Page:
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Welcome to GCSE Geography!

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Welcome to GCSE Geography!. GCSE GEOGRAPHY. Edexcel A exam syllabus 75% exam/ 25% coursework 3 exams taken at the end of the course in Geographical Skills and Challenges (1 hour), Physical Geography (1hr 15 mins ) and Human Geography (1 hr 15 mins ). - PowerPoint PPT Presentation

Text of Welcome to GCSE Geography!

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Welcome to GCSE Geography!GCSE GEOGRAPHYEdexcel A exam syllabus75% exam/ 25% coursework3 exams taken at the end of the course in Geographical Skills and Challenges (1 hour), Physical Geography (1hr 15 mins) and Human Geography (1 hr 15 mins).Skills and challenges = map work and GIS and an investigation of the major challenges facing the planet today e.g. global warming, deforestation.Physical Geography = Tectonics, Water, Rivers and Coasts.Human Geography = Population, Settlement, Tourism, Economic Activity.Population checklistFill in the Population checklist for the start of the unit. Please glue it in your book.

Global Population GrowthLO: To know the key terms population, population growth rate and population explosion.To be able to compare growth rates graphically and notice patterns in different areas of the world.

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Population Clock

StarterHow fast is the world's population increasing?What are the components of the increase? What will the worlds population be at the end of this lesson?

Key terms:

Population: the people who inhabit a territory or statePopulation growth rate: is the rate at which the number of individuals in a population increases. Population explosion: the expansion of a biological population, especially the growth in human population resulting from a decrease in infant mortality and an increase in longevity. Growth RateThe world's current growth rate is about 1.3%, representing a doubling time of 54 years. We can expect 12 billion people by 2054!

Global Population growth: Model AnswersUsing historic and future global population growth describe the overall pattern of global population growth.The overall pattern shows an increase in global population between 1750 and projected figures for 2150. Population was under 1 billion in 1750 and is projected to rise to over 10 million by 2150. Global population has increased rapidly from the 1950s onwards, particularly in LEDCs however, the growth has slowed in MEDCs since 2000 and is projected to slow further in the future.Using historic and future global population growth describe the contribution made by LEDCs to global population growth.LEDCs are responsible for contributing the most people to the worlds population. Rapid rise in population in these countries since the 1950s has led to a population explosion in this part of the world. By 2150 it is projected that approximately 90% of the worlds population will be inhabitants of LEDCs.Using historic and future global population growth describe the contribution made by MEDCs to global population growth.MEDCs show steady population growth between 1750 and 2150. The period of sharpest increase was between 1900-2000. Since the year 2000 population has leveled out and is set to slowly decline from 2050 onwards.The worlds population is not growing in a uniform way. Some regions of the world are contributing more to global population growth. How has the global distribution of population changed since 1800?Some continents have contributed a lot more to global growth than others. For example, Asia is currently home to more than half the worlds population (approximately 60.8%), this has changed very little since 1800 and is set to continue until 2050. Oceania has contributed the least to global population growth with just 0.2% in 1800 and a projected 0.5% in 2050. Patterns of growth have also changed within continents since 1800, for example 20.8% of the worlds population resided in Europe in 1800. While population in Europe rose steadily to 24.7% by 1900 since then it has declined rapidly and this is set to continue until 2050 when just 7% of the worlds population will inhabit this area. Africa, on the other hand, has shown slow growth in population between 1800-2000 but is set to double by 2050.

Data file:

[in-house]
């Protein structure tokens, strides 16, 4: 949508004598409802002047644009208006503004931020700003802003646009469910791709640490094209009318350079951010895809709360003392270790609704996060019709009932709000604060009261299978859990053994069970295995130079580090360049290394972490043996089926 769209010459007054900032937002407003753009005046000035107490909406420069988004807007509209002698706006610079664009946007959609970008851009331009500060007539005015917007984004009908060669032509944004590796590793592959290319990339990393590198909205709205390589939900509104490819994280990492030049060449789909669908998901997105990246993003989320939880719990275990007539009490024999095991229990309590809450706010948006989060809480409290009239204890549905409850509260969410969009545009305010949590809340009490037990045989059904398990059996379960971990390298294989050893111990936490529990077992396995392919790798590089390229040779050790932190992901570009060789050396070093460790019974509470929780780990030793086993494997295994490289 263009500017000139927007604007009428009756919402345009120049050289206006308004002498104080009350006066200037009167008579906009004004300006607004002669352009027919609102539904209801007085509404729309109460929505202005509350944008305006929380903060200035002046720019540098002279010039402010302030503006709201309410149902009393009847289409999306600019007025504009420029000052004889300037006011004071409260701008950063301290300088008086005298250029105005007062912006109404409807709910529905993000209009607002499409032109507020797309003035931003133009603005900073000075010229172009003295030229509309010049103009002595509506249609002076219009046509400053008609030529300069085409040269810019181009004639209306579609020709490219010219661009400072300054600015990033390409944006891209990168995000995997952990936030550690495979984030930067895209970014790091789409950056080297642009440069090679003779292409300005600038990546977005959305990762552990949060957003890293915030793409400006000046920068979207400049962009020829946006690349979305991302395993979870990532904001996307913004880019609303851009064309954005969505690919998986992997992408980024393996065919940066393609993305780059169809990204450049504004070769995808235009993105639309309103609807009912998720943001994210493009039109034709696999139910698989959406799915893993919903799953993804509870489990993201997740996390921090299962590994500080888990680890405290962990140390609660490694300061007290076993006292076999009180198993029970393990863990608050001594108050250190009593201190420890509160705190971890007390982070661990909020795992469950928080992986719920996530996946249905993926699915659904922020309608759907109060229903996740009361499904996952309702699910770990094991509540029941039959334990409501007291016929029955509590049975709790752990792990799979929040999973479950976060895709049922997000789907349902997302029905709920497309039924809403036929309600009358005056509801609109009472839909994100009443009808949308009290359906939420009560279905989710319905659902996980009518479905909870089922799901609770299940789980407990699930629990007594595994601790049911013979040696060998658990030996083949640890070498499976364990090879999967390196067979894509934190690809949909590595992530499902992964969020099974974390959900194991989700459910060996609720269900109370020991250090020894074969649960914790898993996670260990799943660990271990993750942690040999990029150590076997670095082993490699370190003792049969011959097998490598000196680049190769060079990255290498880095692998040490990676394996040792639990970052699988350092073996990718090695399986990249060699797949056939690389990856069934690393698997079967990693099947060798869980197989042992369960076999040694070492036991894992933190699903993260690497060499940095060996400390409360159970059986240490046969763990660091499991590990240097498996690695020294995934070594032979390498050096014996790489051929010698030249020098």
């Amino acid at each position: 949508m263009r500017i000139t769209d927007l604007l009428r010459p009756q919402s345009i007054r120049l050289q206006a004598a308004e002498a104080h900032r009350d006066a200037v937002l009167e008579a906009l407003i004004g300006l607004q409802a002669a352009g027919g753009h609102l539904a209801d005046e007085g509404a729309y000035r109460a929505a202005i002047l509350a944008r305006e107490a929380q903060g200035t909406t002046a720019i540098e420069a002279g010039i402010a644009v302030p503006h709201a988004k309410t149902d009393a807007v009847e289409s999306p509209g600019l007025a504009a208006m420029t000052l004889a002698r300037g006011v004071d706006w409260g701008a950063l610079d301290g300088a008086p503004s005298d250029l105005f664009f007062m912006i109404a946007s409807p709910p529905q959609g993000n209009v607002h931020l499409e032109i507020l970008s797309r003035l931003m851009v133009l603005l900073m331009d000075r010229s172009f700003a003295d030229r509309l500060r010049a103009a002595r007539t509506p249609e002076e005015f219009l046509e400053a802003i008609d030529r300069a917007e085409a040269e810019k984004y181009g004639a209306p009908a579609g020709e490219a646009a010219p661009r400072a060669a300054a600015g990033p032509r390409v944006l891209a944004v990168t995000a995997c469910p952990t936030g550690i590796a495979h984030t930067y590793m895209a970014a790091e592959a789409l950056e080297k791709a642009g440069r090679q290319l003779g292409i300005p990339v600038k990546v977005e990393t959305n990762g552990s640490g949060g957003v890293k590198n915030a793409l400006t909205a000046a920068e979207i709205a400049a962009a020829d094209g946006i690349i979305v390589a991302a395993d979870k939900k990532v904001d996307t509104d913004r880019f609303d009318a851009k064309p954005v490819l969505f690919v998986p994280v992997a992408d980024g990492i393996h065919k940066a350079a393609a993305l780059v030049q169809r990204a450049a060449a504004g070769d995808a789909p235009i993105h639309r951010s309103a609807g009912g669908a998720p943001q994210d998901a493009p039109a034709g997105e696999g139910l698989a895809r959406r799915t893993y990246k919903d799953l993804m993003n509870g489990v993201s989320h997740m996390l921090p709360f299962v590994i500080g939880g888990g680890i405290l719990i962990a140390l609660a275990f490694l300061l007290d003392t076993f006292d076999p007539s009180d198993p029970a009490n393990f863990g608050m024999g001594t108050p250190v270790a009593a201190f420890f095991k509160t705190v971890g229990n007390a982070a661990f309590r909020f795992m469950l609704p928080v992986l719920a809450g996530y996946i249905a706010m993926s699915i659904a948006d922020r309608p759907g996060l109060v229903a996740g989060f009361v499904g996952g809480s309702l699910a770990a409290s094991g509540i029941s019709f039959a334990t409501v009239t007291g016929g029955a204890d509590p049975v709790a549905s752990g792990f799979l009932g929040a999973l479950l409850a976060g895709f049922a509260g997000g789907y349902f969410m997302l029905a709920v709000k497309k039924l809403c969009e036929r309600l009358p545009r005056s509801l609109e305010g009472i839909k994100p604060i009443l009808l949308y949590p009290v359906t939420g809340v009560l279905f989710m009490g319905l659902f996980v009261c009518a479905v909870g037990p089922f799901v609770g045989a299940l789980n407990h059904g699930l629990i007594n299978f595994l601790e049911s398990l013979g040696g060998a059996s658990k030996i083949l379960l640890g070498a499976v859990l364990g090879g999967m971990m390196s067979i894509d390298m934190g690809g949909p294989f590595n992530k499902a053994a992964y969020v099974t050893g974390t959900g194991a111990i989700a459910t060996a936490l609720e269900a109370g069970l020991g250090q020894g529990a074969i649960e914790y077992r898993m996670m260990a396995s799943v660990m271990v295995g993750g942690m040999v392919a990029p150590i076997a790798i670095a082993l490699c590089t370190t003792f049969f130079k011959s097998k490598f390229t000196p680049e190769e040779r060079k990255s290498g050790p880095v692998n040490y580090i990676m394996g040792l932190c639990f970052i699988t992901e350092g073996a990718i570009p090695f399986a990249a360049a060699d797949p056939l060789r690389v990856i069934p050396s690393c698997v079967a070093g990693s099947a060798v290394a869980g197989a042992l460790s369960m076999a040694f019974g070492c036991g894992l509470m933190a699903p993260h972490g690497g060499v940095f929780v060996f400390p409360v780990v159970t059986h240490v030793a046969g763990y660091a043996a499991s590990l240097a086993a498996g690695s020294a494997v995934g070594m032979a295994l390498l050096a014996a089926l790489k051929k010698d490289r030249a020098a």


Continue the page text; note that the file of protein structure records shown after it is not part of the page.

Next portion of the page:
Population clock - reviewWhat are the implications of current and future growth rates?

While Americans grumble about gasoline prices, food riots have seared Bangladesh, Egypt and African countries.Countries like China, India and Indonesia have restricted exports and rice is shipped under armed guard.Right now, there is enough grain grown on earth to feed 10 billion vegetarians.Many agronomists think the world could easily support 20 billion to 30 billion people.